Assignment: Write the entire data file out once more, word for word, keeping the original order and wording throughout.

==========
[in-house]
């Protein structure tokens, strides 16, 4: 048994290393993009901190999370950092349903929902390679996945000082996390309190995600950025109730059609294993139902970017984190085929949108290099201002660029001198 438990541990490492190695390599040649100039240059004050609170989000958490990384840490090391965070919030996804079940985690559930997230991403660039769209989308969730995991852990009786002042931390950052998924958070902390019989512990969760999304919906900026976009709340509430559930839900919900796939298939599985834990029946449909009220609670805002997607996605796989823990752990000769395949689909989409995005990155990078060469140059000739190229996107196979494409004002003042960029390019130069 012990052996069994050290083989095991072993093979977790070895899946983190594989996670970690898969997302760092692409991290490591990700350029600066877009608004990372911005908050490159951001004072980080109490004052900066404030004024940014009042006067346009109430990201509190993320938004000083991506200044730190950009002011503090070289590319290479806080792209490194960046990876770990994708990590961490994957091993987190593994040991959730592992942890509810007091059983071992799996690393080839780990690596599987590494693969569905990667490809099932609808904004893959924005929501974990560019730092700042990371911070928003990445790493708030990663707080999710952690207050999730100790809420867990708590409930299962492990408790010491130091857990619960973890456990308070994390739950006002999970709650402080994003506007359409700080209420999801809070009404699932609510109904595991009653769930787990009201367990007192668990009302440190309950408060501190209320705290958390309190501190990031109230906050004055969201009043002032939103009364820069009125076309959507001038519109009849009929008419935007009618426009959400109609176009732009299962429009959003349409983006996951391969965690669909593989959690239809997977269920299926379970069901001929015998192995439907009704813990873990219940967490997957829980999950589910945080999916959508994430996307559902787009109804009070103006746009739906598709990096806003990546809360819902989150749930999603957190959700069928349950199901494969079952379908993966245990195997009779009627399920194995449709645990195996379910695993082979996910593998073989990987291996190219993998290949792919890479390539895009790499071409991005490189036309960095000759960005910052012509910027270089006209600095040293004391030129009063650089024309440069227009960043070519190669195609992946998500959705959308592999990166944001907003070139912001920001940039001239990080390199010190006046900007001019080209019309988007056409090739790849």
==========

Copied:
[in-house]
């Protein structure tokens, strides 16, 4: 048994290393993009901190999370950092349903929902390679996945000082996390309190995600950025109730059609294993139902970017984190085929949108290099201002660029001198 438990541990490492190695390599040649100039240059004050609170989000958490990384840490090391965070919030996804079940985690559930997230991403660039769209989308969730995991852990009786002042931390950052998924958070902390019989512990969760999304919906900026976009709340509430559930839900919900796939298939599985834990029946449909009220609670805002997607996605796989823990752990000769395949689909989409995005990155990078060469140059000739190229996107196979494409004002003042960029390019130069 012990052996069994050290083989095991072993093979977790070895899946983190594989996670970690898969997302760092692409991290490591990700350029600066877009608004990372911005908050490159951001004072980080109490004052900066404030004024940014009042006067346009109430990201509190993320938004000083991506200044730190950009002011503090070289590319290479806080792209490194960046990876770990994708990590961490994957091993987190593994040991959730592992942890509810007091059983071992799996690393080839780990690596599987590494693969569905990667490809099932609808904004893959924005929501974990560019730092700042990371911070928003990445790493708030990663707080999710952690207050999730100790809420867990708590409930299962492990408790010491130091857990619960973890456990308070994390739950006002999970709650402080994003506007359409700080209420999801809070009404699932609510109904595991009653769930787990009201367990007192668990009302440190309950408060501190209320705290958390309190501190990031109230906050004055969201009043002032939103009364820069009125076309959507001038519109009849009929008419935007009618426009959400109609176009732009299962429009959003349409983006996951391969965690669909593989959690239809997977269920299926379970069901001929015998192995439907009704813990873990219940967490997957829980999950589910945080999916959508994430996307559902787009109804009070103006746009739906598709990096806003990546809360819902989150749930999603957190959700069928349950199901494969079952379908993966245990195997009779009627399920194995449709645990195996379910695993082979996910593998073989990987291996190219993998290949792919890479390539895009790499071409991005490189036309960095000759960005910052012509910027270089006209600095040293004391030129009063650089024309440069227009960043070519190669195609992946998500959705959308592999990166944001907003070139912001920001940039001239990080390199010190006046900007001019080209019309988007056409090739790849």